'We're on schedule': Demolition continues at Collin Creek Mall amid coronavirus shutdowns

Collin Creek Mall is undergoing a $1 billion redevelopment project that is expected to transform the property into a mixed-use destination. (Liesbeth Powers/Community Impact Newspaper)
Collin Creek Mall is undergoing a $1 billion redevelopment project that is expected to transform the property into a mixed-use destination. (Liesbeth Powers/Community Impact Newspaper)

Collin Creek Mall is undergoing a $1 billion redevelopment project that is expected to transform the property into a mixed-use destination. (Liesbeth Powers/Community Impact Newspaper)

Demolition continues at Collin Creek Mall despite the economic impact of coronavirus restrictions, the developer said.

Crews are expected to begin tearing down the mall’s former Dillard’s anchor store in the next couple weeks, said Sean Terry, vice president for entitlements at Centurion American.

“We’re on schedule,” Terry said. “Since our original [plan] got approval from the city, we haven’t deviated from that. So we’re going to bring the product that we promised.”

The Dillard’s store is the next step in a demolition process that has already dismantled three former anchor stores at the property: Macy’s, Sears and Amazing Jake’s.

The property’s J.C. Penney store will be the last anchor standing after Dillard’s is removed. The developer agreed to allow J.C. Penney to continue operating from its existing building through the first phase of construction.


The construction work is considered essential activity under the state orders that were intended to restrict the spread of the new coronavirus. This has enabled crews to avoid significant slowdowns, Terry said.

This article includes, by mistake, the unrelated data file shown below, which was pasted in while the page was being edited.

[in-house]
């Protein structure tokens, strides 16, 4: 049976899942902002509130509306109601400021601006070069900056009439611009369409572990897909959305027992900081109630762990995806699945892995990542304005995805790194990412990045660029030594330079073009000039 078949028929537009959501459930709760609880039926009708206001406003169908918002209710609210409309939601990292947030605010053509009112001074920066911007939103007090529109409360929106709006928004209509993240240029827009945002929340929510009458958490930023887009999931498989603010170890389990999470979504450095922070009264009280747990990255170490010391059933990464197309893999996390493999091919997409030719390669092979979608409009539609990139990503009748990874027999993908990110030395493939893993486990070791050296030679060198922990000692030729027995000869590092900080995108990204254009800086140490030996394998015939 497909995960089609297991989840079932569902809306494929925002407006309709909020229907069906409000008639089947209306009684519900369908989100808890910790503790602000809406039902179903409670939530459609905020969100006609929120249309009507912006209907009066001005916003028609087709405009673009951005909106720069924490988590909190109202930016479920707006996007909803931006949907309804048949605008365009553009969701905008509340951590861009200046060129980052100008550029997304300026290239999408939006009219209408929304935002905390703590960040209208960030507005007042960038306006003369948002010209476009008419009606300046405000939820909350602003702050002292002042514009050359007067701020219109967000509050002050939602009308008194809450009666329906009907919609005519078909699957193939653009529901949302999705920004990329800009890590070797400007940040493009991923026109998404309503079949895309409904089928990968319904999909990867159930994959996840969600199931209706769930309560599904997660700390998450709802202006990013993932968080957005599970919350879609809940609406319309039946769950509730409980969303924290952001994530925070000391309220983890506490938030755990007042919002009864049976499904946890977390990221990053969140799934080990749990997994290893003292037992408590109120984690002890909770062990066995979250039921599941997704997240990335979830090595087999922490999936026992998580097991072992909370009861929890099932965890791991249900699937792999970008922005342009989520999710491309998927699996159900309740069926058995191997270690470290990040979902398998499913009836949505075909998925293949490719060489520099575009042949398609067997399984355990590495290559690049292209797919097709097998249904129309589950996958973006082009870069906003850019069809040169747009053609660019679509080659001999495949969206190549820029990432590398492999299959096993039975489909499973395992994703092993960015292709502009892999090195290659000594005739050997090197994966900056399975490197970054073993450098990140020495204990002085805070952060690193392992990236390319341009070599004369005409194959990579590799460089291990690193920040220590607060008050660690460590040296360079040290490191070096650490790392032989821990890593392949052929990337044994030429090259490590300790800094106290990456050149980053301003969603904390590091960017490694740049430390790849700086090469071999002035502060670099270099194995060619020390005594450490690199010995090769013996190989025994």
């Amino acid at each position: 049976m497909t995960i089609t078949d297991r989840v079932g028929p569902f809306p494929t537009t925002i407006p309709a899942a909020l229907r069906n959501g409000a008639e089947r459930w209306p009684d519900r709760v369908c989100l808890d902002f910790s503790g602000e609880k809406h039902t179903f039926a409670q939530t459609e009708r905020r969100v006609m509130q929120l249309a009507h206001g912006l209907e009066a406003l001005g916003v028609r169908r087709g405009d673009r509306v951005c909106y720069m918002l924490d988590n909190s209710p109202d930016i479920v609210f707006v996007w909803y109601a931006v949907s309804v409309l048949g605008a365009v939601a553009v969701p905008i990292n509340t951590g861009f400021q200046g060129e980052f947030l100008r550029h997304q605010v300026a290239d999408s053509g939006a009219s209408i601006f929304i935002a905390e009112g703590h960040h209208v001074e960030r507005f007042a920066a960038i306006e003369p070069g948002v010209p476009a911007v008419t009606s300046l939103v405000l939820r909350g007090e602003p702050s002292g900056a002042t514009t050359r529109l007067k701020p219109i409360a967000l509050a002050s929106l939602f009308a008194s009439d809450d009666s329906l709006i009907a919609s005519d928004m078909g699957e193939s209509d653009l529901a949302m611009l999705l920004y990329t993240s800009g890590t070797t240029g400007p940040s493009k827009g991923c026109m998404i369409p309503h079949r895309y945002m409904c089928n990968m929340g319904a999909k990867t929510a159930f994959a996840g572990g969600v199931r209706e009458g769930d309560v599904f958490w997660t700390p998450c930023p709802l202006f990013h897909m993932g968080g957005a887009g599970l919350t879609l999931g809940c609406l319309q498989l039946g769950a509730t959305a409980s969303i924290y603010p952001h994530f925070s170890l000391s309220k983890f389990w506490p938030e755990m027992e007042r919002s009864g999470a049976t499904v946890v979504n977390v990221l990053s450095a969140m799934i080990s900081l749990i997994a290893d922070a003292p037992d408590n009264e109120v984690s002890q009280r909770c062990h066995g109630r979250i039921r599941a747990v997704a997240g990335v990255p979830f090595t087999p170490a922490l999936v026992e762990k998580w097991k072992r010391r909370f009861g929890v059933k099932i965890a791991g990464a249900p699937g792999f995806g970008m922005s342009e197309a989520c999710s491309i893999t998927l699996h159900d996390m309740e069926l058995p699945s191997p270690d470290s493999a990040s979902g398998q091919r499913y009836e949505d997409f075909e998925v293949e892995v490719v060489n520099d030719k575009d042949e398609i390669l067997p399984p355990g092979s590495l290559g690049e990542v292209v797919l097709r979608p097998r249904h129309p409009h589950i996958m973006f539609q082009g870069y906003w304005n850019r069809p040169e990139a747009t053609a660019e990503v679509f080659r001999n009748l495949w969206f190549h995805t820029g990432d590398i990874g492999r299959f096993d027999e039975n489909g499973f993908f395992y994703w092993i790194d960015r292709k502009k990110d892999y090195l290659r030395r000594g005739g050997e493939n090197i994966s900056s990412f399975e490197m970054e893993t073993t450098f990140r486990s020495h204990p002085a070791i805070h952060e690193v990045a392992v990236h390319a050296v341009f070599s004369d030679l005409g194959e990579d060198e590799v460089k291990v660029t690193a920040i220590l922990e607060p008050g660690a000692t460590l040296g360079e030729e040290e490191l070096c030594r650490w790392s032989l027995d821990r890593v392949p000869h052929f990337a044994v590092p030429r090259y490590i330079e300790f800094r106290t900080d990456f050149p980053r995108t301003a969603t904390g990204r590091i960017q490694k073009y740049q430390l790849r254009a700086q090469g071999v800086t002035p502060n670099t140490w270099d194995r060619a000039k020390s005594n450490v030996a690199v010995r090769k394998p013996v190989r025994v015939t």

In addition to the Collin Creek project, the Farmers Branch-based developer owns a number of residential, commercial and restaurant properties.

The company’s restaurants are suffering, Terry said. But Centurion American’s revenue sources are diversified enough, and the company’s finances and relationships with lenders healthy enough, that the Collin Creek Mall project remains on sound footing, he said.

The first phase of the project is expected to open in 2022 with new apartment buildings, restaurants and underground parking facilities.

When completed, the property will be transformed into a $1 billion mixed-use destination, with 3,100 new residential units and a series of new office, restaurant and hotel buildings.
By Daniel Houston
Daniel Houston covers city government, transportation, business and education for Community Impact Newspaper in Lewisville, Flower Mound and Highland Village. A Fort Worth native and Baylor University graduate, Daniel reported previously for The Associated Press in Oklahoma City and The Dallas Morning News.


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